Mini-reviews from pandemic gaming
I recently talked about how I’ve been able to play longer game series during the pandemic; this provided me in-depth views of several systems. Today I focus on “trad” games, RPGs rooted in the early years of role-playing even if they have been published in the last decade: 13th Age, Paladin (Pendragon),Cypher (Numenéra), and Dragon Age and The Expanse (AGE).
Buckle up, if you know my tastes in RPGs you know this is going to be rocky.
What do you mean, “trad systems”?
I played in four campaigns, and ran one, using systems that have a direct lineage to the early days of role-playing and still foster the same kind of experience. I would characterize them thus:
They use pass/fail mechanics: you succeed at a task and advance in the story, or you fail and nothing happens. In limited cases, you can get extra-good successes (“critical” in common RPG parlance) where you get a cherry on top, or extra-bad failures (“fumbles”) where disaster strikes.
Player ideas and narrative authority are filtered through PC skill rolls: you may have a brilliant strategy or a rousing speech but the impact on what happen in the fiction depends on a skill roll result, not player creativity.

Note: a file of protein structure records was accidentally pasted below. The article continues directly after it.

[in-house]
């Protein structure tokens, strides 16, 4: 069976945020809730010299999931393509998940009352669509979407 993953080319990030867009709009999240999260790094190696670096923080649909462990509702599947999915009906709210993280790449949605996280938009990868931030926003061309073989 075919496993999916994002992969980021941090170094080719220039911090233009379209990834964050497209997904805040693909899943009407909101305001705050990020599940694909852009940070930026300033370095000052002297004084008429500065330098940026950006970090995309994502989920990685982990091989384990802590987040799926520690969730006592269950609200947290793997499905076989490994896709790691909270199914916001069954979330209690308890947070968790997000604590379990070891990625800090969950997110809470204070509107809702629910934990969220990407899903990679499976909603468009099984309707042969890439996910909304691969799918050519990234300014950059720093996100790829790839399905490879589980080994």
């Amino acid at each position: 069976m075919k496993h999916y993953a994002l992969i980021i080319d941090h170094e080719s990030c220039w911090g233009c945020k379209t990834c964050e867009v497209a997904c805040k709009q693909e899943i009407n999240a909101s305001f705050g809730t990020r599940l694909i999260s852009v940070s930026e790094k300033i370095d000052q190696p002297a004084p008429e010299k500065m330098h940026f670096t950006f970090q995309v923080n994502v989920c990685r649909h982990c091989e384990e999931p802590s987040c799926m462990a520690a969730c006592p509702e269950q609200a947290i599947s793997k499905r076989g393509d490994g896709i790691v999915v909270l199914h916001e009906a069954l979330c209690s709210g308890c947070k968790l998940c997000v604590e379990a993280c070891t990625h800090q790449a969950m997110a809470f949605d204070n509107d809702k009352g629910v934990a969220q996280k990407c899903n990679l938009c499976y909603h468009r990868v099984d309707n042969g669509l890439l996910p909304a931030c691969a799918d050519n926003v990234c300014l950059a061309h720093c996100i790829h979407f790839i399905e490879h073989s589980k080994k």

The GM is the primary author of the game. By default, information is secret until revealed by the GM. The players’ decisions on the fictional background is limited to their characters.
PCs can only accomplish things that their character sheet and the rules give them explicit permission to. PCs are presented with challenges (e.g., a locked door or an adversary in their way) and players check their character sheets to find out what they can do about it. Do you have the lockpicking or fighting skill? Then you can roll. Some games may let you roll certain actions unskilled at a penalty (i.e., the explicit permission is in the rules.)
This latter point is the sharpest contrast with more modern or story-driven games: in PbtA or Fate games, for example, you figure out what you want to do and then determine which mechanics to use in order to support the fiction, in other words, you do what makes sense in the story. In traditional games, you figure out what you’re mechanically allowed to do, and the fiction is what is left after the dice are rolled, in other words things happen because of the way the rules are written regardless of whether they make sense in the story.